Endogenously Detecting Structural Breaks in a Time Series: Implementation in R

The most conventional approach to determine structural breaks in longitudinal data seems to be the Chow Test.

From Wikipedia,

The Chow test, proposed by econometrician Gregory Chow in 1960, is a test of whether the coefficients in two linear regressions on different data sets are equal. In econometrics, it is most commonly used in time series analysis to test for the presence of a structural break at a period which can be assumed to be known a priori (for instance, a major historical event such as a war). In program evaluation, the Chow test is often used to determine whether the independent variables have different impacts on different subgroups of the population.

As shown in the figure below, regressions on the 2 sub-intervals seem to have greater explanatory power than a single regression over the data.

440px-chow_test_structural_break

For the data above, determining the sub-intervals is an easy task. However, things may not look that simple in reality. Conducting a Chow test for structural breaks leaves the data scientist at the mercy of his subjective gaze in choosing a null hypothesis for a break point in the data.

Instead of choosing the breakpoints in an exogenous manner, what if the data itself could learn where these breakpoints lie? Such an endogenous technique is what Bai and Perron came up with in a seminal paper published in 1998 that could detect multiple structural breaks in longitudinal data. A later paper in 2003 dealt with the testing for breaks empirically, using a dynamic programming algorithm based on the Bellman principle.

I will discuss a quick implementation of this technique in R.

Brief Outline:

Assuming you have a ts object (I don’t know whether this works with zoo, but it should) in R, called ts. Then implement the following:

An illustration 

I started with data on India’s rice crop productivity between 1950 (around Independence from British Colonial rule) and 2008. Here’s how it looks:

rice_productivity

You can download the excel and CSV files here and here respectively.

Here’s the way to go using R:

Voila, this is what you get:

02_rice_multiplebreaks

The dotted vertical lines indicated the break dates; the horizontal red lines indicate their confidence intervals.

This is a quick and dirty implementation. For a more detailed take, check out the documentation on the R package called strucchange.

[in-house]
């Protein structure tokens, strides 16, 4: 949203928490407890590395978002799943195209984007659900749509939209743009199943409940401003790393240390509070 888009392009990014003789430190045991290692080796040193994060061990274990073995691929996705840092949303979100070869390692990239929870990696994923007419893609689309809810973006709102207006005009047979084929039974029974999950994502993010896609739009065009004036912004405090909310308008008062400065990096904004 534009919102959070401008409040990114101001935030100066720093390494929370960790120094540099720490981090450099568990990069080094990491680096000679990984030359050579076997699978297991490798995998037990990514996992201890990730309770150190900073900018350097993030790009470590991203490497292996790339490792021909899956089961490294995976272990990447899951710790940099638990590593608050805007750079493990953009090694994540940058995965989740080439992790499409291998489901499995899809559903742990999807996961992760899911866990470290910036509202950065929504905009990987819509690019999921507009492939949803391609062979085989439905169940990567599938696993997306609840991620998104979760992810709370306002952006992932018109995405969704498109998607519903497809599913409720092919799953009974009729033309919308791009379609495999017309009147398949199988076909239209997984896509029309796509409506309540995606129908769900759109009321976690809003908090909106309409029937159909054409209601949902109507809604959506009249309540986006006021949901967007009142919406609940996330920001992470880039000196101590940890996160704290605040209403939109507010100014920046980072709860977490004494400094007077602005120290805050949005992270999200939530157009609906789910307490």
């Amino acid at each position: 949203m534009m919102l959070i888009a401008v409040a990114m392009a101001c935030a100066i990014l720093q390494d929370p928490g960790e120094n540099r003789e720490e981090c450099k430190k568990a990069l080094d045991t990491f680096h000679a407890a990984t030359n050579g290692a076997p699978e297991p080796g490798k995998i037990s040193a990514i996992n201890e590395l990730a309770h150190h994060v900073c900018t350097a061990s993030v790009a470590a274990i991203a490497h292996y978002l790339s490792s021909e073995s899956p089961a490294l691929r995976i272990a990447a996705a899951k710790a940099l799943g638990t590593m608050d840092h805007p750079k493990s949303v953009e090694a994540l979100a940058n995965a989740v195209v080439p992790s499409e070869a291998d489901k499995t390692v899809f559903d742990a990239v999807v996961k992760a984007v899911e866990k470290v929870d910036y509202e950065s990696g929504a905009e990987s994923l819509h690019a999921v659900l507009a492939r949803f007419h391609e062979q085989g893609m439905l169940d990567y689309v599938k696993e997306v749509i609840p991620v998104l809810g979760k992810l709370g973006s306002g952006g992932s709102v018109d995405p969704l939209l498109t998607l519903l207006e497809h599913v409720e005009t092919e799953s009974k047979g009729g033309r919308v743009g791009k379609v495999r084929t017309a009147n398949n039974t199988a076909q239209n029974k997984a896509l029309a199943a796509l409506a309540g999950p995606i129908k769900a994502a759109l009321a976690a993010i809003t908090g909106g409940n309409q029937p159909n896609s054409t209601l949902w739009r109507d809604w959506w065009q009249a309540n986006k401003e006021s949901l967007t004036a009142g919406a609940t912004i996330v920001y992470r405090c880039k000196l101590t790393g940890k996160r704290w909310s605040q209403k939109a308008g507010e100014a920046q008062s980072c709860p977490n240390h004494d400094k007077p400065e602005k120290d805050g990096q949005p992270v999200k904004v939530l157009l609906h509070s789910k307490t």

Detecting Structural Breaks in China’s FX Regime

Edit: This post is in its infancy. Work is still ongoing as far as deriving insight from the data is concerned. More content and economic insight is expected to be added to this post as and when progress is made in that direction.

This is an attempt to detect structural breaks in China’s FX regime using Frenkel Wei regression methodology (this was later improved by Perron and Bai). I came up with the motivation to check for these structural breaks while attending a guest lecture on FX regimes by Dr. Ajay Shah delivered at IGIDR. This is work that I and two other classmates are working on as a term paper project under the supervision of Dr. Rajeswari Sengupta.

The code below can be replicated and run as is, to get same results.

As can be seen in the figure below, the structural breaks correspond to the vertical bars. We are still working on understanding the motivations of China’s central bank in varying the degree of the managed float exchange rate.

strucchange_china_2006_2010

EDIT (May 16, 2016):

The code above uses data provided by the package itself. If you wished to replicate this analysis on data after 2010, you will have to use your own data. We used Quandl, which lets you get 10 premium datasets for free. An API key (for only 10 calls on premium datasets) is provided if you register there. Foreign exchange rate data (2000 onward till date) apparently, is premium data. You can find these here.

Here are the (partial) results and code to work the same methodology on the data from 2010 to 2016:

20102016

We got breaks in 2010 and in 2015 (when China’s stock markets crashed). We would have hoped for more breaks (we can still get them), but that would depend on the parameters chosen for our regression.